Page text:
It’s been eight years since Naveed Butt, the Pakistani spokesman for Islamic political party Hizb ut-Tahrir, went missing in Lahore.
It is believed that Butt was abducted by Pakistani ISI security forces on May 11, 2012 while collecting his children from school. He has not been heard from since.
Butt was an outspoken critic of the Pakistani government and in particular he spoke out against Pakistan’s role in the U.S.-led “War on Terror.” His criticism included the use of enforced disappearances that began under the leadership of General Pervez Musharraf.
Under Musharraf, Pakistan handed over hundreds of prisoners to the U.S. who were subsequently imprisoned without charge at Guantanamo Bay. Aafia Siddiqui also disappeared at that time.
Butt, an engineer, also vocally opposed NATO supply lines running through Pakistan to supply western troops in Afghanistan, and called for the Khilafa system to be introduced to the country.
Dr Nasreen Nawaz, of Hizb ut-Tahrir Britain, said on Twitter: “Naveed Butt was abducted and incarcerated 8 years ago by the Pakistan regime for no other crime than calling for the system of Allah, the Khilafah. In Pakistan, the one who speaks against oppression is treated like a criminal while the true criminals rule the state.”
Meanwhile, advocacy group CAGE has called on Pakistani Prime Minister Imran Khan to immediately release or bring to trial Naveed Butt.
Director of Outreach for CAGE, Moazzam Begg said: “Long before he became Prime Minister, I spoke to Imran Khan about enforced disappearances. He believed that they had to stop for the country to advance. It is disappointing – and embarrassing for Khan – that people like Naveed Butt remain ‘disappeared’ in Pakistani custody without access to basic legal redress.
“At a time when Pakistan prides itself for bringing peace to the restive tribal regions and participating in the unprecedented peace negotiations with the Taliban, it is time that all the disappeared, including Naveed Butt, were freed and reunited with their loved ones.”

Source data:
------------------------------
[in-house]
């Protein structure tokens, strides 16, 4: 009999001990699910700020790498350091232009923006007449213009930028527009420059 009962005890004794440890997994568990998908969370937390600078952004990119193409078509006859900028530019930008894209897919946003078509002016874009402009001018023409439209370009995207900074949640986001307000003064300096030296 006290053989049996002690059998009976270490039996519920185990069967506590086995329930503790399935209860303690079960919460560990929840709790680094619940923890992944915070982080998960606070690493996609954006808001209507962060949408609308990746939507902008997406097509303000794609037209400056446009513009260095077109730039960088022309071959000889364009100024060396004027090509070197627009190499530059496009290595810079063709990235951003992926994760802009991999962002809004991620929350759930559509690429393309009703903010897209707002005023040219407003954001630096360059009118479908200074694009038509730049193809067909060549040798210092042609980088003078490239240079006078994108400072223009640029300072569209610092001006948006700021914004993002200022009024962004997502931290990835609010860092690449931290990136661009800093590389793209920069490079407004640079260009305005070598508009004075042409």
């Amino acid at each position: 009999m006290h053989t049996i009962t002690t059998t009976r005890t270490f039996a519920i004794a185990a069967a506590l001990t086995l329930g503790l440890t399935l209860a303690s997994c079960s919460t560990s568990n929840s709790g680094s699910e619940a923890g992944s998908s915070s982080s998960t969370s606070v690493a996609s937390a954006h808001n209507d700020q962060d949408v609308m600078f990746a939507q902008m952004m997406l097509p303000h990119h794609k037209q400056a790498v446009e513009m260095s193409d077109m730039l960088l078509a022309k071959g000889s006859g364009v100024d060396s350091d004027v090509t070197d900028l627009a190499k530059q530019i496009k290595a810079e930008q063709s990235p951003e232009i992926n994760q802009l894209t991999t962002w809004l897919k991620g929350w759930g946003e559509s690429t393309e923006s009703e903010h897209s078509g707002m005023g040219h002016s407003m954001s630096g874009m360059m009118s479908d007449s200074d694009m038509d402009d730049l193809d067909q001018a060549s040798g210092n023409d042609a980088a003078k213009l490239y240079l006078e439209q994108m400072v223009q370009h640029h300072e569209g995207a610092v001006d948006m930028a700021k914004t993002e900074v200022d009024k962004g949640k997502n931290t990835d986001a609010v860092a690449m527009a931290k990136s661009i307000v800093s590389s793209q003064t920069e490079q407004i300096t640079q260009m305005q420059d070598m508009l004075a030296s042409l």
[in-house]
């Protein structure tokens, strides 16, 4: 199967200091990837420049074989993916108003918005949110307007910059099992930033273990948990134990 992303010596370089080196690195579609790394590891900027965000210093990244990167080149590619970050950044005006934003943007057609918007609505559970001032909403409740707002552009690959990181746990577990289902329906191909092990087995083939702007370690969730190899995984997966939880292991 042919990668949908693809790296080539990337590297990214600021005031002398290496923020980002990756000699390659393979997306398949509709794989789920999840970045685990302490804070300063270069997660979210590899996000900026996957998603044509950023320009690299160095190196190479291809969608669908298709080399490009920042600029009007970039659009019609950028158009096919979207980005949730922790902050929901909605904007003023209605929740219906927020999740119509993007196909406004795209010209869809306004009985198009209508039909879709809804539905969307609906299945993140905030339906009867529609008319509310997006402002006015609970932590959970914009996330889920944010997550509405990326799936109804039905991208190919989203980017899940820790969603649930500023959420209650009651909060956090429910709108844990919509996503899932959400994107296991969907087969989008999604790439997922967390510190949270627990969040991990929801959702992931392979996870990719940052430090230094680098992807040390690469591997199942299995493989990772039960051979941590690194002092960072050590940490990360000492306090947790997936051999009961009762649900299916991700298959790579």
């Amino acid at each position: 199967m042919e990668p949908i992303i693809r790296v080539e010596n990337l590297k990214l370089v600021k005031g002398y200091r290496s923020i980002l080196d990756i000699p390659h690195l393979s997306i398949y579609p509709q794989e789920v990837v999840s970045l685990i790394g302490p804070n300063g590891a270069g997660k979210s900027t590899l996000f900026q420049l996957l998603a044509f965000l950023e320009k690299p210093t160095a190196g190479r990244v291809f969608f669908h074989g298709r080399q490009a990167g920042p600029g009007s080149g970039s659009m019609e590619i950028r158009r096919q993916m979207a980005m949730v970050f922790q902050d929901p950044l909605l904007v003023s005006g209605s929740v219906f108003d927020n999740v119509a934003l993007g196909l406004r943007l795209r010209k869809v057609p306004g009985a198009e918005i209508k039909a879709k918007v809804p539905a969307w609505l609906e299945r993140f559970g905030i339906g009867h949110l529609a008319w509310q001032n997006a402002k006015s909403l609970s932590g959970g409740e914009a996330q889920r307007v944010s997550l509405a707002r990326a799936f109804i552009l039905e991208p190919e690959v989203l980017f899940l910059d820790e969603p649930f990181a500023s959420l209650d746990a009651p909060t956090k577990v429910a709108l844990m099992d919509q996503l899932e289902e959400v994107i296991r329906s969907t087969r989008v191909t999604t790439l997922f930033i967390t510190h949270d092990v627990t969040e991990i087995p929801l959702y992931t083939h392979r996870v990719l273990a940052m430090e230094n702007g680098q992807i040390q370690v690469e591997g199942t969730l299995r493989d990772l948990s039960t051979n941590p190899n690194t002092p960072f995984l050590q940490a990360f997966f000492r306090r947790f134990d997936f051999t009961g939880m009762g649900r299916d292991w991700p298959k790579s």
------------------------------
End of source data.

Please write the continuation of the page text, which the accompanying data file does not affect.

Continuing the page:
Human rights group Amnesty International says that despite pledges by successive governments to criminalise the practice, there has been slow movement on legislation while people continue to be forcibly disappeared with impunity.
The Pakistan Commission of Inquiry on Enforced Disappearances has 2,178 cases unresolved as of now, while the UN Working Group on Enforced or Involuntary Disappearance has more than 700 cases pending from Pakistan.
Victims groups say the number of cases of enforced disappearance is in reality much higher.
Groups and individuals targeted in enforced disappearances in Pakistan include people from Sindhi, Baloch, Pashtun ethnicities, the Shia community, political activists, human rights defenders, members and supporters of religious and nationalist groups, suspected members of armed groups, and proscribed religious and political organisations.
In some cases, people are openly taken into custody by the police or intelligence agencies, and families trying to find out where they are held are denied information by the authorities.
Some victims are eventually released or their whereabouts are disclosed to their families but they continue to be held in arbitrary detention including in internment camps. Those forcibly disappeared are also at risk of torture and death during captivity.
Imran Khan has committed to criminalising enforced disappearances. Shireen Mazari, the Minister of Human Rights has also stated that the government wants to sign the International Convention for the Protection of All Persons from Enforced Disappearance.